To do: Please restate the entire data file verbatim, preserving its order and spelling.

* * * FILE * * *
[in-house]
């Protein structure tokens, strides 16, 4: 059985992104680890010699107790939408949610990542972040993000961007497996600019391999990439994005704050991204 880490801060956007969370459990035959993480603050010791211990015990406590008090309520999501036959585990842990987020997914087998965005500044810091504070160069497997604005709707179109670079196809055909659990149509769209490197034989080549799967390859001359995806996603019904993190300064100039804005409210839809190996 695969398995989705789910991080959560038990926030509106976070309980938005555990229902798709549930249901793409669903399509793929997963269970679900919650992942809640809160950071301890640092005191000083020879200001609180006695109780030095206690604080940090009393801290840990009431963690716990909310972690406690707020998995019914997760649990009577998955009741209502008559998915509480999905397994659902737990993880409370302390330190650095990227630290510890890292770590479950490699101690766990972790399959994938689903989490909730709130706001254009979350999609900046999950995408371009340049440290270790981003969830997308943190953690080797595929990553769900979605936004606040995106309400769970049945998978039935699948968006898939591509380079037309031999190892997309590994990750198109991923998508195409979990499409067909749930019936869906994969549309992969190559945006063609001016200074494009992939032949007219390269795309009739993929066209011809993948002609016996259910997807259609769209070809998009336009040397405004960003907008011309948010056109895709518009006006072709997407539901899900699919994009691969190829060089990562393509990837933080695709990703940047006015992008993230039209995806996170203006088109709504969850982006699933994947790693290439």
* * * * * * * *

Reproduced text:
[in-house]
């Protein structure tokens, strides 16, 4: 059985992104680890010699107790939408949610990542972040993000961007497996600019391999990439994005704050991204 880490801060956007969370459990035959993480603050010791211990015990406590008090309520999501036959585990842990987020997914087998965005500044810091504070160069497997604005709707179109670079196809055909659990149509769209490197034989080549799967390859001359995806996603019904993190300064100039804005409210839809190996 695969398995989705789910991080959560038990926030509106976070309980938005555990229902798709549930249901793409669903399509793929997963269970679900919650992942809640809160950071301890640092005191000083020879200001609180006695109780030095206690604080940090009393801290840990009431963690716990909310972690406690707020998995019914997760649990009577998955009741209502008559998915509480999905397994659902737990993880409370302390330190650095990227630290510890890292770590479950490699101690766990972790399959994938689903989490909730709130706001254009979350999609900046999950995408371009340049440290270790981003969830997308943190953690080797595929990553769900979605936004606040995106309400769970049945998978039935699948968006898939591509380079037309031999190892997309590994990750198109991923998508195409979990499409067909749930019936869906994969549309992969190559945006063609001016200074494009992939032949007219390269795309009739993929066209011809993948002609016996259910997807259609769209070809998009336009040397405004960003907008011309948010056109895709518009006006072709997407539901899900699919994009691969190829060089990562393509990837933080695709990703940047006015992008993230039209995806996170203006088109709504969850982006699933994947790693290439």